Derek & Cam's Post-College Blog of Confusion, Joy, Geekery, and Man Stuff
guys I’ve listened to the new Taylor Swift song twice already
DK— I’m on my second watching of the music video. She seems to be channelling Jennifer Lawrence in some of her facial expressions/movements, giving her an endearing quality that I normally would have punched myself for ever attributing that to T-Swift.
…also, NPR’s discussion about the song/music video was longer than their article titled, "With Ferguson, Obama Forced to Confront Race Yet Again." Maybe they covered most of the hard-hitting questions about identity and responsibility in the other articles about Obama confronting race… or maybe this music video is literally more important than one of the biggest social protests in the last five years.
Or maybe NPR is just shit these days.
"It sounds like you two have quite the plans for this weekend!"
A small plane had crashed in the parking lot of the airport, and Lizzy, my mother, and I were trapped in the resulting traffic. It actually felt pretty routine, making small talk after we picked up my mom, all things considered.
"Oh yes, well, Derek seems to think I need to be entertained all weekend… It’s a shame you won’t be around to go adventuring with us!" My mom put just enough edge into her voice to let Lizzy know she was being guilt tripped.
Lizzy nodded in the front seat. She was initially put-off by my mom’s choice to sit in the back, having leapt from the car to help her load her bag, and offered the passenger side. Knowing my mom’s stiff neck, I think the back was the right choice for her, but Lizzy is always trying to avoid slighting people. She’s just too polite. Especially to my guilt tripping mom. “I know, it’s pretty poor timing, but it’s the only week my brother could do a family vacation… Just poor timing.” She reached out and patted my arm, “Besides, it will be great mother-son bonding for you two.”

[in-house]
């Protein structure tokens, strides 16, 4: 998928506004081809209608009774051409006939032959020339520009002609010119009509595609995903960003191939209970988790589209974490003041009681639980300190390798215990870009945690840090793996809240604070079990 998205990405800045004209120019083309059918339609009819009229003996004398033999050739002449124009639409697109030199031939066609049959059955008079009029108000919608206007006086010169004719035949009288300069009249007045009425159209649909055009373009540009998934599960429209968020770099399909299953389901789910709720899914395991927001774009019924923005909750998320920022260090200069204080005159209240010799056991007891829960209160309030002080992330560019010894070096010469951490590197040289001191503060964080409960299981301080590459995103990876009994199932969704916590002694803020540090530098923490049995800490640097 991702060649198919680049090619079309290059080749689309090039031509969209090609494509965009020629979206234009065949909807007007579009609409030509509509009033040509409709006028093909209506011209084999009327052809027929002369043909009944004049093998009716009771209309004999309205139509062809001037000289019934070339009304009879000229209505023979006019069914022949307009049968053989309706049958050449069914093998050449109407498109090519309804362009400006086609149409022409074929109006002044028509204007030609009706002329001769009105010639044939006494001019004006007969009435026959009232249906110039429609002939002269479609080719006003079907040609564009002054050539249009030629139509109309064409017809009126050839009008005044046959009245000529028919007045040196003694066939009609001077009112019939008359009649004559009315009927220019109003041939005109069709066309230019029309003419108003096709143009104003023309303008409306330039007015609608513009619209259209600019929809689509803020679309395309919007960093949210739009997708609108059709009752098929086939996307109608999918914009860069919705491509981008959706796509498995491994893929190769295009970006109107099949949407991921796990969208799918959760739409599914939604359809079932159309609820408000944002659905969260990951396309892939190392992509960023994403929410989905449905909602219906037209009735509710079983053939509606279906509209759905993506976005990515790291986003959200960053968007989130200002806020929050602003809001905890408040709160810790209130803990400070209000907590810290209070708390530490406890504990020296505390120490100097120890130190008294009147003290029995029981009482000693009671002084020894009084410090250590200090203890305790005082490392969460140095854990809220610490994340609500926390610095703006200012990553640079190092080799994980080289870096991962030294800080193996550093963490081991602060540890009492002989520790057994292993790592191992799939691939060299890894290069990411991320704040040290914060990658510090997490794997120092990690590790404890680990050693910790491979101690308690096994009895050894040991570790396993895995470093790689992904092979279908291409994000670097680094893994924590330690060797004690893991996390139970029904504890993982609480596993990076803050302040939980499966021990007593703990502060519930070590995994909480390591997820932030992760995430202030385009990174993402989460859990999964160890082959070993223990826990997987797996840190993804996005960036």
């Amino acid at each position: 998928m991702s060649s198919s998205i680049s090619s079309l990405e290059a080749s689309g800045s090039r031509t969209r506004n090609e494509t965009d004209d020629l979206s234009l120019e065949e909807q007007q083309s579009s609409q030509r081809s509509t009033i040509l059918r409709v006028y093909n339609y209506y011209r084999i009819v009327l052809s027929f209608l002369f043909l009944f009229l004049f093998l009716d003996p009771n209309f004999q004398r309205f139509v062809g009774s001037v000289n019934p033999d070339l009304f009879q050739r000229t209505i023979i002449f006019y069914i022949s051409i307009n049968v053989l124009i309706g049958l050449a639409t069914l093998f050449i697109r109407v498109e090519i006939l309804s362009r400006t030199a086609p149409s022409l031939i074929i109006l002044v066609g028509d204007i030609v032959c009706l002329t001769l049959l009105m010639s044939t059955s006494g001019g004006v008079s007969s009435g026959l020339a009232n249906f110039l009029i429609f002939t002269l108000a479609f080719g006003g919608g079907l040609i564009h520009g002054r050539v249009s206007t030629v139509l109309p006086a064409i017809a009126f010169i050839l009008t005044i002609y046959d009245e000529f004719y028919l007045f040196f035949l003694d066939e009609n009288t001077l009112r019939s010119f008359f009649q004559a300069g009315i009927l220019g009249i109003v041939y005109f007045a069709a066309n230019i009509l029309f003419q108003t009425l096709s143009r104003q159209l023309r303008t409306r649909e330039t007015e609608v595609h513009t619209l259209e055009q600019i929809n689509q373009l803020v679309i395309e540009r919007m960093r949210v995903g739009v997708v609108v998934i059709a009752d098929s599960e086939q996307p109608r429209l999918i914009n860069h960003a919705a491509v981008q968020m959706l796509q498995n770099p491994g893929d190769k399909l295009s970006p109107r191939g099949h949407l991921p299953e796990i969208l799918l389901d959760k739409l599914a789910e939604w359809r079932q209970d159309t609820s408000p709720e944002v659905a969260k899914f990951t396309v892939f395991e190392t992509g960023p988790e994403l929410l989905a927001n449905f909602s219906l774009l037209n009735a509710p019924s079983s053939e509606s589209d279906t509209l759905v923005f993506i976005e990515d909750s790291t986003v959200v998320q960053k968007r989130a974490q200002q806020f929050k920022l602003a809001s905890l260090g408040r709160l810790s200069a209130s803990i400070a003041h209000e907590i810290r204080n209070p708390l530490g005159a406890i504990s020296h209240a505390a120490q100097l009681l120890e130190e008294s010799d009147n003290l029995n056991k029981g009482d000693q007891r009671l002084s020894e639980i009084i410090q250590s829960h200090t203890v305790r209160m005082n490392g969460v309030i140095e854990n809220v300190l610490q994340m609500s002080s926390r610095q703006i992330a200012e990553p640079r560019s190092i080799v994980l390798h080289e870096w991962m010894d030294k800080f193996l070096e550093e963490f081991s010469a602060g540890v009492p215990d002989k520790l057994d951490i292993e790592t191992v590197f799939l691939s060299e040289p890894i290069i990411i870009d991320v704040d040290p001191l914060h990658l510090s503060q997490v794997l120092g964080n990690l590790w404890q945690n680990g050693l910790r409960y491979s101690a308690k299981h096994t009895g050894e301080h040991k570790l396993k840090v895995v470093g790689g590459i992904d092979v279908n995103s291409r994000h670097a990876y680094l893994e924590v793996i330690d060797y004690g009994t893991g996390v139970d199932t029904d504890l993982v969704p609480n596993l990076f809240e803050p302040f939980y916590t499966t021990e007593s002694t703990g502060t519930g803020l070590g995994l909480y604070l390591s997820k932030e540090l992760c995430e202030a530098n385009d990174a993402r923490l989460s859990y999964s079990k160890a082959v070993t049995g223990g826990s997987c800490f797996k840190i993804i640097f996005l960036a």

I snorted. In the back, my mom laughed as well. “Bonding? There’s nothing left for us to bond over. We’re all done bonding.”
When I typed the title, all I could think of was Arrested Development, and the “Motherboy” dinner and dance. There are so many times in my life when my mother has said, “I should have been rich,” and having that show as a reference point, I’m glad that she never was.
I’m not going to go into a laundry list of how being an only child raised by my mom was different than other childhoods. All the concepts have been explored ad nauseum in popular media, including during my mom and my most recent bonding event, watching the movie “Guilt Trip.”
All the classics were in there: references to awkward teenage discussions about intimacy; prying into your personal life; the eponymous guilt trips about not appreciating your mom enough. Then some great lines about voicemails and menopause that hit really close to home, all in hilarious ways.
I loved it. It made me smile. It made my mom cry. I gave her a big hug.
One of the big things it hit on though, was how they had failed to communicate on some key topics, and though it lead to some hilarious mishaps (her bringing up a breakup in front of his happily married and pregnant ex: Classic!), it really hits an underlying point: sometimes it is really really hard to open up about important things to the people you love.